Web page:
One of the primary symptoms of emphysema is breathlessness. As the air sacs in the lungs become inflamed, they lose a lot of their elasticity and they begin to trap air inside the lungs. This stagnant air, also known as “dead-space ventilation,” prevents new, oxygen-rich air from entering the lungs making it very difficult to get the oxygen your body needs.
While it may sound counterintuitive, endobronchial valves actually block off a portion of the lungs that are most damaged by emphysema. By doing so, medical professionals can actually improve the mechanical efficiency of the lungs meaning it will take less energy and effort to breathe. Endobronchial valves are one-way, meaning inspired air is redirected to healthy parts of the lungs but carbon dioxide-rich air is still able to escape from the damaged part.
One of the greatest benefits of endobronchial valves is that they are an effective alternative to other more invasive procedures such as lung volume reduction surgery and lung transplant surgery. Lung volume reduction is a procedure that surgically removes the damaged tissue in the lungs while lung transplants are a full replacement of both lungs. Either way, these procedures are extremely invasive and they can be very costly as well.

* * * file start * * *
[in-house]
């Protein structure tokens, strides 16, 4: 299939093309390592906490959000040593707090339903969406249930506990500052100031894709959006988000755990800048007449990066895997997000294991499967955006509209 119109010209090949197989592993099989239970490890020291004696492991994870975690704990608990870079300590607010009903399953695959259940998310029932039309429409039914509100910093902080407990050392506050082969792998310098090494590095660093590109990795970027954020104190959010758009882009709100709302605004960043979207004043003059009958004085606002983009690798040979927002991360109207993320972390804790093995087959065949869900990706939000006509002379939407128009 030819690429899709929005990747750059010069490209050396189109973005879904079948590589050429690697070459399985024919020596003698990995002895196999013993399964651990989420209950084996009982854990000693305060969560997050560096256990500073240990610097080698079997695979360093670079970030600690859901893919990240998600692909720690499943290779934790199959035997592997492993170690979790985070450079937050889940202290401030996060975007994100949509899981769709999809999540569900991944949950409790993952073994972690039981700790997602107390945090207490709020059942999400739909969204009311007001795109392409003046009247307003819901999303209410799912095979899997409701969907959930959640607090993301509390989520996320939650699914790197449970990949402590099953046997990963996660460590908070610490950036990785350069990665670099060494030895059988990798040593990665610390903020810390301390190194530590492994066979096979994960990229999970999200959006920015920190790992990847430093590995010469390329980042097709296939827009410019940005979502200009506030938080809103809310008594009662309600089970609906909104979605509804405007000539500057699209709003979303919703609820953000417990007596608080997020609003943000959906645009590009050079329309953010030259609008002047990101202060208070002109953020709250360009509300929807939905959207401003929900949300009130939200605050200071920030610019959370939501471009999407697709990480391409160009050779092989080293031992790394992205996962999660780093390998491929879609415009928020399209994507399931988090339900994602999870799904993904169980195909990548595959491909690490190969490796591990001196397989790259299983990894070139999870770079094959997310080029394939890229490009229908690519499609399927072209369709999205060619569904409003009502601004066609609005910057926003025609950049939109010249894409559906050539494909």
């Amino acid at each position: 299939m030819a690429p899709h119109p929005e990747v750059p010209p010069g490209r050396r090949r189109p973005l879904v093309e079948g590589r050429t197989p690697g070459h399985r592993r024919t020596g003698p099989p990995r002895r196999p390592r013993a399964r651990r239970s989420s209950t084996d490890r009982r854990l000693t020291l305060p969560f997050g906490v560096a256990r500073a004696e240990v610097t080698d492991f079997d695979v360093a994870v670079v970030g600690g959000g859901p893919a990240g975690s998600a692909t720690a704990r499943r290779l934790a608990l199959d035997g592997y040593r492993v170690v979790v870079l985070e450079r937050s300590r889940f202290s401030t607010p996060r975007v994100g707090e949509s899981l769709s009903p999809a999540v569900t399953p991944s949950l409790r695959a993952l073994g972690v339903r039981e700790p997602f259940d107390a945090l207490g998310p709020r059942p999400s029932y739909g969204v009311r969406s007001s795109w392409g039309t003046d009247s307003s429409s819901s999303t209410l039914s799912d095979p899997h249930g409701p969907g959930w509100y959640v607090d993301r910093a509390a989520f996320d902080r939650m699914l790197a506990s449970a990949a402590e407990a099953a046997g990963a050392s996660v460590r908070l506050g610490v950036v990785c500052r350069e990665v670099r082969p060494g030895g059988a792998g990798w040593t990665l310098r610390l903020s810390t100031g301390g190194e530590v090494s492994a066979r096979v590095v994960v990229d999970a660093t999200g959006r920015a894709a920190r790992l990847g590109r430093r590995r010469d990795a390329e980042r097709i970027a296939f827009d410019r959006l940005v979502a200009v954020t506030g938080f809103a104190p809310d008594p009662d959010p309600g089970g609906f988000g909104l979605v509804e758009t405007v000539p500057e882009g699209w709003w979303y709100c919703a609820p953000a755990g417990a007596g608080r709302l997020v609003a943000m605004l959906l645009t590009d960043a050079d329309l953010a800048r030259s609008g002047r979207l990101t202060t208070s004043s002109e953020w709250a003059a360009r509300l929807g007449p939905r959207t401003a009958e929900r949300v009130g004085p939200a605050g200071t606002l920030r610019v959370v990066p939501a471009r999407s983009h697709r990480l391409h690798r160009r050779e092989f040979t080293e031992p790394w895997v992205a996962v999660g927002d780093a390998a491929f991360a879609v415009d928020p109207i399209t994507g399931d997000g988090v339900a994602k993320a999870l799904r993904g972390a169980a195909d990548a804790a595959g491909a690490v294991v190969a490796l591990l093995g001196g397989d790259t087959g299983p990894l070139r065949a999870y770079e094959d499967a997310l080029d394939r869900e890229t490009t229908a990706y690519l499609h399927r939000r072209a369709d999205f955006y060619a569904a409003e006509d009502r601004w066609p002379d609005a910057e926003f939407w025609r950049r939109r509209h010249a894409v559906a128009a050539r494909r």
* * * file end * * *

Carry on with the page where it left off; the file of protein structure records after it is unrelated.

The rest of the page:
With that being said, endobronchial valves are not without their problems as well. While they have been proven to increase Forced Expiratory Volume (FEV1) for many patients, there isn’t enough information to verify its efficacy for all patients. The number one complication associated with these valves is pneumothorax, a condition where the lungs partially or fully collapse. The good news is that endobronchial valves can be quickly and easily removed if this risk is identified.
There are several other implantable medical devices that can be used for lung volume reduction in emphysema patients. Endobronchial coils, for example, are implanted through a similar process as endobronchial valves, and they’re intended to prevent hyperinflation of the lungs. Intrabronchial valves are another device with a similar function to endobronchial valves but they’re typically used to manage post-operative air leaks and allow mucus to clear correctly.